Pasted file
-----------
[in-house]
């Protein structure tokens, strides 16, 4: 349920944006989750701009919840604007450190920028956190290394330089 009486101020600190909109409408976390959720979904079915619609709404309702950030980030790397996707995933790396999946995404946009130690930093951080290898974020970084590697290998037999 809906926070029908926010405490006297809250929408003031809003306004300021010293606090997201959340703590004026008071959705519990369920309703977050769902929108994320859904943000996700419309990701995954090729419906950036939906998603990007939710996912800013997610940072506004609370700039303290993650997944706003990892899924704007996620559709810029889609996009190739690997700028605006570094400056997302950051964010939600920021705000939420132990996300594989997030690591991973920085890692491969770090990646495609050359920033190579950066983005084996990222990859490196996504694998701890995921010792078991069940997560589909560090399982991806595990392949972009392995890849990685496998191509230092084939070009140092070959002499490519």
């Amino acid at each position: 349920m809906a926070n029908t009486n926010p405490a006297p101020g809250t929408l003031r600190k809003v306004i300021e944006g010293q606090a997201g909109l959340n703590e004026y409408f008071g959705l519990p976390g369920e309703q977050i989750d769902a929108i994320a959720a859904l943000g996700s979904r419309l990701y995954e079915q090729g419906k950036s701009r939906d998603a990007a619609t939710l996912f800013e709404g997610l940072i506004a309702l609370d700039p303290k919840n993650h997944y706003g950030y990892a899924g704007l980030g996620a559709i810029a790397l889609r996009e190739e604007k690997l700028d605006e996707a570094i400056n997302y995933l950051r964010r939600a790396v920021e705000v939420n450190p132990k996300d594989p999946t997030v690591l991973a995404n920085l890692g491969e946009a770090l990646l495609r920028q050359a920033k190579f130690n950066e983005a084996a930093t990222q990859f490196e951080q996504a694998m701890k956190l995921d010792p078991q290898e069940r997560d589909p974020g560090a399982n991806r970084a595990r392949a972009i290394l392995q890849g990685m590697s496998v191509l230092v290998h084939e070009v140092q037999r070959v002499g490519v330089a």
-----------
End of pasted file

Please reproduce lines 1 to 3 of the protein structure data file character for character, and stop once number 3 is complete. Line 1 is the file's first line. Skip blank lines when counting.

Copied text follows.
[in-house]
């Protein structure tokens, strides 16, 4: 349920944006989750701009919840604007450190920028956190290394330089 009486101020600190909109409408976390959720979904079915619609709404309702950030980030790397996707995933790396999946995404946009130690930093951080290898974020970084590697290998037999 809906926070029908926010405490006297809250929408003031809003306004300021010293606090997201959340703590004026008071959705519990369920309703977050769902929108994320859904943000996700419309990701995954090729419906950036939906998603990007939710996912800013997610940072506004609370700039303290993650997944706003990892899924704007996620559709810029889609996009190739690997700028605006570094400056997302950051964010939600920021705000939420132990996300594989997030690591991973920085890692491969770090990646495609050359920033190579950066983005084996990222990859490196996504694998701890995921010792078991069940997560589909560090399982991806595990392949972009392995890849990685496998191509230092084939070009140092070959002499490519």
């Amino acid at each position: 349920m809906a926070n029908t009486n926010p405490a006297p101020g809250t929408l003031r600190k809003v306004i300021e944006g010293q606090a997201g909109l959340n703590e004026y409408f008071g959705l519990p976390g369920e309703q977050i989750d769902a929108i994320a959720a859904l943000g996700s979904r419309l990701y995954e079915q090729g419906k950036s701009r939906d998603a990007a619609t939710l996912f800013e709404g997610l940072i506004a309702l609370d700039p303290k919840n993650h997944y706003g950030y990892a899924g704007l980030g996620a559709i810029a790397l889609r996009e190739e604007k690997l700028d605006e996707a570094i400056n997302y995933l950051r964010r939600a790396v920021e705000v939420n450190p132990k996300d594989p999946t997030v690591l991973a995404n920085l890692g491969e946009a770090l990646l495609r920028q050359a920033k190579f130690n950066e983005a084996a930093t990222q990859f490196e951080q996504a694998m701890k956190l995921d010792p078991q290898e069940r997560d589909p974020g560090a399982n991806r970084a595990r392949a972009i290394l392995q890849g990685m590697s496998v191509l230092v290998h084939e070009v140092q037999r070959v002499g490519v330089a």